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August - The Keeper of Lost Things

(75 Posts)
mischief Mon 31-Jul-17 12:07:26

Just wanted to thank you for my copy of The Keeper of Lost Things, received today. I'm really looking forward to reading it.

Candelle Sat 26-Aug-17 10:01:39

Keeper of Lost Things is not the type of novel I would choose to read as the descriptions on the (beautifully designed) cover of ‘charming’, ‘exquisite’ and ‘wonderful’, may actually have put me off – too whimsical. However… the very first paragraph drew me in. What a brilliant start to the book! I immediately wanted to read on and I am delighted I did.

I thoroughly enjoyed the book and enjoyed getting to know the characters (although there was – am I a bit dim? – a slight element of initial confusion between the parallel characters of Laura/Anthony and Eunice/Bomber). Once I had got to grips with the personalisations, I loved the way the plot gently unfolded, each story intermingling every so often with the other.

The portrayals were so well described that I could picture Anthony and Bomber, a little less so with Laura and Eunice. Sunshine was a bonus and although I don’t know anyone with her syndrome, she came over as being very believable and added a good dimension to the story line (I still smile at ‘the lovely cup of tea’), the dogs too!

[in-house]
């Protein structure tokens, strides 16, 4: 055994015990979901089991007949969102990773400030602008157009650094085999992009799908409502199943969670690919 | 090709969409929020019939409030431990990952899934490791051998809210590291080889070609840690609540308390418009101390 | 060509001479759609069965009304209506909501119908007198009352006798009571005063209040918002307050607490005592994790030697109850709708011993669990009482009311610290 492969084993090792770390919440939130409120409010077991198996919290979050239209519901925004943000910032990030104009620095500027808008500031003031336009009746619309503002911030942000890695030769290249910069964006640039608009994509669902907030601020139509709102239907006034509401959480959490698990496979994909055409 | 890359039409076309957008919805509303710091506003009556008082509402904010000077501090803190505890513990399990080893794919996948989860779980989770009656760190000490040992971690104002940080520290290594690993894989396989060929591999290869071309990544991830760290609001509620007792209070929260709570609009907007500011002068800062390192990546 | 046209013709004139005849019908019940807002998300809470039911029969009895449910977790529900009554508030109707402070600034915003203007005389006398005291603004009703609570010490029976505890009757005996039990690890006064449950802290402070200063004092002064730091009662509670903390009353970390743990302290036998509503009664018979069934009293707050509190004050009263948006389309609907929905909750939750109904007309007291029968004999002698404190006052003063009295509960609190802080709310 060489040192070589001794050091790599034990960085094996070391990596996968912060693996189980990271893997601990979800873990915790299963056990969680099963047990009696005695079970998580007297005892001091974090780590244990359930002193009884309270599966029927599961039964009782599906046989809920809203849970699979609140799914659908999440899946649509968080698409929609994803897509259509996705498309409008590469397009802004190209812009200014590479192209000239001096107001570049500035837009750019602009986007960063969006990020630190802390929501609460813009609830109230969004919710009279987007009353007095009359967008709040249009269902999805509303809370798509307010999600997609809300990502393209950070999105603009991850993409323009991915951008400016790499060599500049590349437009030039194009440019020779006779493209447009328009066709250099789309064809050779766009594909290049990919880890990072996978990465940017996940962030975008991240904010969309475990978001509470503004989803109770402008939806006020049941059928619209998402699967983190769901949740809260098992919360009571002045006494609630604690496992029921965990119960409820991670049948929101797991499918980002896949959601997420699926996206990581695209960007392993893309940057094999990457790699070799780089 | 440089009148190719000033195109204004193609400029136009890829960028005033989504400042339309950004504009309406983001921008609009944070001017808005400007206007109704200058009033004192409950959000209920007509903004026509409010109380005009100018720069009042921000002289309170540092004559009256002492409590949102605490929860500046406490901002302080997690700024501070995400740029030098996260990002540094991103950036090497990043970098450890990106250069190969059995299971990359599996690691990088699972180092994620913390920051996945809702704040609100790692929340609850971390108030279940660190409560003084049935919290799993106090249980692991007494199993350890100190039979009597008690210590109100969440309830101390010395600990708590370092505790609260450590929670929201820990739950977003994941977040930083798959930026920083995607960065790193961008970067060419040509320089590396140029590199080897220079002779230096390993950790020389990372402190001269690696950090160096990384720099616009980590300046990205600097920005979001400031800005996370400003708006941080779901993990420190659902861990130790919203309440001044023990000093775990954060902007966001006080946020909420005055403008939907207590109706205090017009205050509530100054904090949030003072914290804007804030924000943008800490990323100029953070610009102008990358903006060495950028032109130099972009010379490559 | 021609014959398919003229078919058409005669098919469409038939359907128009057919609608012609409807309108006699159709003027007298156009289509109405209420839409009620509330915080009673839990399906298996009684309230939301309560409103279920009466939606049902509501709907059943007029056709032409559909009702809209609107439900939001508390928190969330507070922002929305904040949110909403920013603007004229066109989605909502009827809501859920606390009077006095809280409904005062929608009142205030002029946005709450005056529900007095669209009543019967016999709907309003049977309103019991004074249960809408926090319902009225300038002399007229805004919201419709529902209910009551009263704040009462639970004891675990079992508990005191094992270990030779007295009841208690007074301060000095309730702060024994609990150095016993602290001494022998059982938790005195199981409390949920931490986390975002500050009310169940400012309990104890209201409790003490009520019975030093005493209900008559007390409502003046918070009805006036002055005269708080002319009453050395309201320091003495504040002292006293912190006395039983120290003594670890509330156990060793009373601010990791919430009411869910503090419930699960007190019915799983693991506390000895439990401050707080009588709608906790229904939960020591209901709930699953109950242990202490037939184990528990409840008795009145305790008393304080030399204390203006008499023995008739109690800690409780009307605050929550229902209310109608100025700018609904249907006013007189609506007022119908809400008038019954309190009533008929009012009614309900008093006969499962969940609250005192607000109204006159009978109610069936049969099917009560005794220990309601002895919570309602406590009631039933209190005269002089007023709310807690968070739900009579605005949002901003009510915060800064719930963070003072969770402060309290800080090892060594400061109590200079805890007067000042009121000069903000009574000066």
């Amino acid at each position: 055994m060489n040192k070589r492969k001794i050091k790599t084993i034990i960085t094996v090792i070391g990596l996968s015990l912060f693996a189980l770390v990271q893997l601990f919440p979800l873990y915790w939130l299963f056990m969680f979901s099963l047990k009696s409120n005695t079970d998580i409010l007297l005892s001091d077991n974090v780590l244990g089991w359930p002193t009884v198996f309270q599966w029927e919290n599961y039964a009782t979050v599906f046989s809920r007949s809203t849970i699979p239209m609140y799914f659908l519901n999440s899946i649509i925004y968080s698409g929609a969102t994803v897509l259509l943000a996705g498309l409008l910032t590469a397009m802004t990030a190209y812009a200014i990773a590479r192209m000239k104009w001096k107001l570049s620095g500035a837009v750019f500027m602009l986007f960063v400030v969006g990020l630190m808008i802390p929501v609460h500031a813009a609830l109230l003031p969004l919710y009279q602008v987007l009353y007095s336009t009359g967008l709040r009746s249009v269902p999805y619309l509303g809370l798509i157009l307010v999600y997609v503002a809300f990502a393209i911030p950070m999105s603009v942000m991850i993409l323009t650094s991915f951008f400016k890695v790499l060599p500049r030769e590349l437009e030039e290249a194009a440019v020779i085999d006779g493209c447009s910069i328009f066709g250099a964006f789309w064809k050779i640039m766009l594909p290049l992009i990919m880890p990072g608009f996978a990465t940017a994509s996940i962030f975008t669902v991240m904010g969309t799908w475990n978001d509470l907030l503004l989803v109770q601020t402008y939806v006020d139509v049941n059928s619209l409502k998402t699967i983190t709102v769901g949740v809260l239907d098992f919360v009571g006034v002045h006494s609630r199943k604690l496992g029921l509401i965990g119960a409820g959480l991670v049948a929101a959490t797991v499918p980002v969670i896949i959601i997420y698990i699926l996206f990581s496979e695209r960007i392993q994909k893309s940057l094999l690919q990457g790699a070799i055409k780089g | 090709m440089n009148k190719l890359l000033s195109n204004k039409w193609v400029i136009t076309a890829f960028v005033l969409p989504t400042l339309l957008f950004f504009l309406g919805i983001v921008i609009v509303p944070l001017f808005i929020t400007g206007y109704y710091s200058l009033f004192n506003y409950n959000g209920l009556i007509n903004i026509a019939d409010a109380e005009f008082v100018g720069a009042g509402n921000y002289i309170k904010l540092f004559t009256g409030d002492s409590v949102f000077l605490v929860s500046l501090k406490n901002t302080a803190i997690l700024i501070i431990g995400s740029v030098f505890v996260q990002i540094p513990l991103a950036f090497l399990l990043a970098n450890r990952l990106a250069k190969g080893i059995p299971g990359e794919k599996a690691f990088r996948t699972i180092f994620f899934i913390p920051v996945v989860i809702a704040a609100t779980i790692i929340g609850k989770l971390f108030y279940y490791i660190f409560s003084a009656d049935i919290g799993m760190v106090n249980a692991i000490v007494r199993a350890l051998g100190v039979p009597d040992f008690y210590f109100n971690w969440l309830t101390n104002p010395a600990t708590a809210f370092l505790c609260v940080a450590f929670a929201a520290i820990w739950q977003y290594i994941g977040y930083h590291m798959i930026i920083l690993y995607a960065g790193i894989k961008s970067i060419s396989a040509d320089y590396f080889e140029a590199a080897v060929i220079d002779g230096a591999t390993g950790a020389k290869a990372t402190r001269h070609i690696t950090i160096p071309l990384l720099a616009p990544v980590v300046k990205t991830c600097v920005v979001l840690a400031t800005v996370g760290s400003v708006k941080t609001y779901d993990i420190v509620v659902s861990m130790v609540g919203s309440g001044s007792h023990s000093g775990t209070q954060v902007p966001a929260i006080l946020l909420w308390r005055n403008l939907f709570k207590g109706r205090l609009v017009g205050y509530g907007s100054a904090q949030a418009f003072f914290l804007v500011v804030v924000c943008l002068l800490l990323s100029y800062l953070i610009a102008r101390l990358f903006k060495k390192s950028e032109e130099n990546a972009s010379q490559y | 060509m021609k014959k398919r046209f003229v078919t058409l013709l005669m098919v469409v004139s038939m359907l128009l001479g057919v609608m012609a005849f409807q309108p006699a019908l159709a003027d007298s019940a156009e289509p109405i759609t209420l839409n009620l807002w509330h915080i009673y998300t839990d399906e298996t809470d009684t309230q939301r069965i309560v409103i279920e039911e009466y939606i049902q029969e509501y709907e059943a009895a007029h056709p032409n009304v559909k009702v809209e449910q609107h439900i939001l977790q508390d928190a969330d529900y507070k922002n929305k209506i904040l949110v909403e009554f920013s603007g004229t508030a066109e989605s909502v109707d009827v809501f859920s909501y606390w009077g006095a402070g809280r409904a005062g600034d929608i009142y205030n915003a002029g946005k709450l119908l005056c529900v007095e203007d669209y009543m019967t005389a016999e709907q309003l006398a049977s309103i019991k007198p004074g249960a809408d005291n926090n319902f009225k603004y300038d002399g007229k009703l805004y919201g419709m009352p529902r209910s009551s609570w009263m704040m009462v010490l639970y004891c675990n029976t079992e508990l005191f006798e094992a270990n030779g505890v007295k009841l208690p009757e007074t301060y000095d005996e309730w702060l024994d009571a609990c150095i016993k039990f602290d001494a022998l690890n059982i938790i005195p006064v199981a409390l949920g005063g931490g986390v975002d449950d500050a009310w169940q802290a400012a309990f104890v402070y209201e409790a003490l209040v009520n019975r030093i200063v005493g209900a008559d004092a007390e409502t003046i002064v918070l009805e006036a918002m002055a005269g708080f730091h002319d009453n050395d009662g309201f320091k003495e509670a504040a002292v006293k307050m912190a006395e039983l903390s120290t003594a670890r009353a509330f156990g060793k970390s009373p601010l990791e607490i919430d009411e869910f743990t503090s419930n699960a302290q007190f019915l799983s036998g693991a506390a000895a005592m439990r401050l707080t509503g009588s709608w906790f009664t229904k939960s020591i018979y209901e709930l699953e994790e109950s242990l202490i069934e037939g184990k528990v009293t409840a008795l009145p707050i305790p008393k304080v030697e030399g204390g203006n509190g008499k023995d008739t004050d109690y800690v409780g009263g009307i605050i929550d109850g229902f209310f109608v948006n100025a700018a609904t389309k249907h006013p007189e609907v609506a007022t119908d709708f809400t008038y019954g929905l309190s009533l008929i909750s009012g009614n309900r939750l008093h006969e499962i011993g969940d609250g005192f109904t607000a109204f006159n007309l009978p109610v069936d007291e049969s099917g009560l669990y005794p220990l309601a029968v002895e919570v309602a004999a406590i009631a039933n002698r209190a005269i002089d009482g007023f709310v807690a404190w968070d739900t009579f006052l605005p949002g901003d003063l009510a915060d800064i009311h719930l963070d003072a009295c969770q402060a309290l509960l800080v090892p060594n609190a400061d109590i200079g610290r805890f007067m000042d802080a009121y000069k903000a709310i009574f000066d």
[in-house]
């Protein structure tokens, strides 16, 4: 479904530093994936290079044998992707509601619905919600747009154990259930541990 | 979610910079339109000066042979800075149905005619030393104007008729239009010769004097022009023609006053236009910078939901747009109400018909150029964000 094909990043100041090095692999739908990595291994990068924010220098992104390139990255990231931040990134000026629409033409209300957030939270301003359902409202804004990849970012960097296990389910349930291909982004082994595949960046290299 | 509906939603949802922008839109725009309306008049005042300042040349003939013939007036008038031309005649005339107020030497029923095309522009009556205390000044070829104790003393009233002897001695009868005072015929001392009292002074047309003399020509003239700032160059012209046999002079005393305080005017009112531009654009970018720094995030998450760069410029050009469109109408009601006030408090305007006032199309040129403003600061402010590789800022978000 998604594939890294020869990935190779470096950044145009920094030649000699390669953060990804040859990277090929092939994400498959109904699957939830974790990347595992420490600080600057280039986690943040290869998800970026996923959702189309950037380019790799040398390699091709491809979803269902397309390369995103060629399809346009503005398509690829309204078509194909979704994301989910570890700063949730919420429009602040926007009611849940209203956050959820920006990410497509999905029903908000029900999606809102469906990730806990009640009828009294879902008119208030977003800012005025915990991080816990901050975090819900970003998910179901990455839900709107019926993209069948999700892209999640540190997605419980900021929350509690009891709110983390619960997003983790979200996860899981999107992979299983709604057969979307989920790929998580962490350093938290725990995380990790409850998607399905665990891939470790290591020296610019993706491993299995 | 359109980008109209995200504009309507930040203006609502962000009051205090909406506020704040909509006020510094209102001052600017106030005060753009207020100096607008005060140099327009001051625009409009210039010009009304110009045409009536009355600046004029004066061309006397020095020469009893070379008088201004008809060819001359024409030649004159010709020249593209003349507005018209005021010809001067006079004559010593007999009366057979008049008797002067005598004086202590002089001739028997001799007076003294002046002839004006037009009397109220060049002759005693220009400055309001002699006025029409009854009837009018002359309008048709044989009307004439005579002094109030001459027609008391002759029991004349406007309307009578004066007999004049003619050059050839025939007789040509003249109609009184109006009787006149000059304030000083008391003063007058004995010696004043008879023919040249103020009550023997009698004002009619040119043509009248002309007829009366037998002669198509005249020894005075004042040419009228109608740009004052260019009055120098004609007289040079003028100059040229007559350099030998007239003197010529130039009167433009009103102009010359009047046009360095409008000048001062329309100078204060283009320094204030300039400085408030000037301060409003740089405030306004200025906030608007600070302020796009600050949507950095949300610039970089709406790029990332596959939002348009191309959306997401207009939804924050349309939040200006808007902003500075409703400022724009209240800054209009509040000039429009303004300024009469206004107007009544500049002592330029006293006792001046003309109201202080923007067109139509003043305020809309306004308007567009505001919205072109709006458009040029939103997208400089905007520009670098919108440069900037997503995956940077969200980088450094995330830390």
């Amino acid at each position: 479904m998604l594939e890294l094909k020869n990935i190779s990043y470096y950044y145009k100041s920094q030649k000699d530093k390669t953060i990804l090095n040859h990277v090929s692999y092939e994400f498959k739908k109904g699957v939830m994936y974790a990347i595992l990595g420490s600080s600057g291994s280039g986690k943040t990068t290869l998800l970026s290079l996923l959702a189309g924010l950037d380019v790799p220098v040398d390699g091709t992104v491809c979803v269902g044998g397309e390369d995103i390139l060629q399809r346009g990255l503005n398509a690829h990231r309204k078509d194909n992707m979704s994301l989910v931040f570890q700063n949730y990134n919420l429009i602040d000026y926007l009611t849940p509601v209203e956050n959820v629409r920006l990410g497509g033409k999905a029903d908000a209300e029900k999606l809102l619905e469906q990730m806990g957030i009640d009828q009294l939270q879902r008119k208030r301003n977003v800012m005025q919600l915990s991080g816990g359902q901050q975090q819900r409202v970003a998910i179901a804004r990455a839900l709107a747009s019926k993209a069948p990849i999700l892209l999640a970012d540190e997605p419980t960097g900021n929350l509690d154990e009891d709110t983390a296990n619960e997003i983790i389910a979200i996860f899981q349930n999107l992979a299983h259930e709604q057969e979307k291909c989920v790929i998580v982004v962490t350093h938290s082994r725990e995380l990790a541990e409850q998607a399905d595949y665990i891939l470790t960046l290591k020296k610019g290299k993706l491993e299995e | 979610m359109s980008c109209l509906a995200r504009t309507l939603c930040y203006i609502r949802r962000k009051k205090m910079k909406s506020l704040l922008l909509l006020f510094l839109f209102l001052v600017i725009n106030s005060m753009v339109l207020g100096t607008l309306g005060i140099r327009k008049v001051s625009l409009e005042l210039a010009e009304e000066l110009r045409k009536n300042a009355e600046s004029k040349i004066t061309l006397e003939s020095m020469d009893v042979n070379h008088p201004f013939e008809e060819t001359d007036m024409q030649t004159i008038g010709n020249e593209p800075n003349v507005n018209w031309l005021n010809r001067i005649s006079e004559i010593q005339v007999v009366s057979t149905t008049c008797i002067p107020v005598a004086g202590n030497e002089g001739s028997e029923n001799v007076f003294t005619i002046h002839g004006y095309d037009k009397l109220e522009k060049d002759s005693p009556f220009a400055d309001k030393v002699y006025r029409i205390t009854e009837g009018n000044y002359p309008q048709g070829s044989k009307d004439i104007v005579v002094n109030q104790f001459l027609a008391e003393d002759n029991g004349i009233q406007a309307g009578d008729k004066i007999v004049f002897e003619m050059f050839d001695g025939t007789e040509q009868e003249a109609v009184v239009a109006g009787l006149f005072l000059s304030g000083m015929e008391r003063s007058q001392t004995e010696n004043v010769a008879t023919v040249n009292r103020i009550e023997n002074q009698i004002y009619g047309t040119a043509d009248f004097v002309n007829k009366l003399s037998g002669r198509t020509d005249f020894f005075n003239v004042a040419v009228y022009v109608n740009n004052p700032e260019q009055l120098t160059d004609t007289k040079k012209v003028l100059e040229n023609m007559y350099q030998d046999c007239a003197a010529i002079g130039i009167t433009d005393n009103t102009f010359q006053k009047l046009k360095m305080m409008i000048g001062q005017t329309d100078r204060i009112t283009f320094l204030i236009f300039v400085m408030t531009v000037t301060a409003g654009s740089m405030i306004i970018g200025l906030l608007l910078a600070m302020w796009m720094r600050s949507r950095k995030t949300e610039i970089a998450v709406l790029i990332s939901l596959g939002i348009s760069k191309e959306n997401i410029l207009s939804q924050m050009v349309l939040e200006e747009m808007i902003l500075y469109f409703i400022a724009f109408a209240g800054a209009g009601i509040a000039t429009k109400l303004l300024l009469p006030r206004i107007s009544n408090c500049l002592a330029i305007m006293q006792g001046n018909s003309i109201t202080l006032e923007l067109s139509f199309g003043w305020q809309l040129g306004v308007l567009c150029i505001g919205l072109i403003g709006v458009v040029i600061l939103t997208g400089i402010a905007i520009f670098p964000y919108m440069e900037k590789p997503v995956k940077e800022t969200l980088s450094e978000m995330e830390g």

The description of Bomber’s parent’s descent into severe memory loss and old age was sensitively written and I actually felt sad when it became obvious that the same fate awaited him.

I did not really enjoy the power of Therese. I don’t enjoy anything ‘ghosty’ and hoped that her involvement would be minimal but of course, she was the central thread weaving in and out of each chapter. Suspending belief (non-belief?!) with Therese’s antics, I was delighted when, at the climax of the story, everything came together and Therese could rest in peace with Anthony.

I could see this book becoming a film, along the lines of ‘Four Weddings and a Funeral’, especially the dreaded Portia (who was probably misunderstood…?!) – the next big romcom?

My question to Ruth (and many congratulations for an amazing first novel) would be ‘how did the premise for the storyline come to you? Did you find something and wonder about the story behind its loss?’

Many thanks, Gransnet, for a really good read

granofive Sun 27-Aug-17 15:05:05

What an entertaining and enjoyable book. Perfect summer reading. Two parallel threads joining together in conclusion.. Look forward to the next book.

gillybob Sun 27-Aug-17 17:34:39

I have thoroughly enjoyed this book . My favourite character being Sunshine ( who was just that sunshine) . I particularly liked the part where they scattered Anthony's ashes and she made her funny, mixed up speech, bless her I could picture her so easily. I thought the little stories about each of the "lost things" that were interwoven throughout the book were brilliantly done and started me thinking about random objects I often find whilst walking on the beach . All in all a lovely story.

GrandmaEvie Sun 27-Aug-17 23:00:12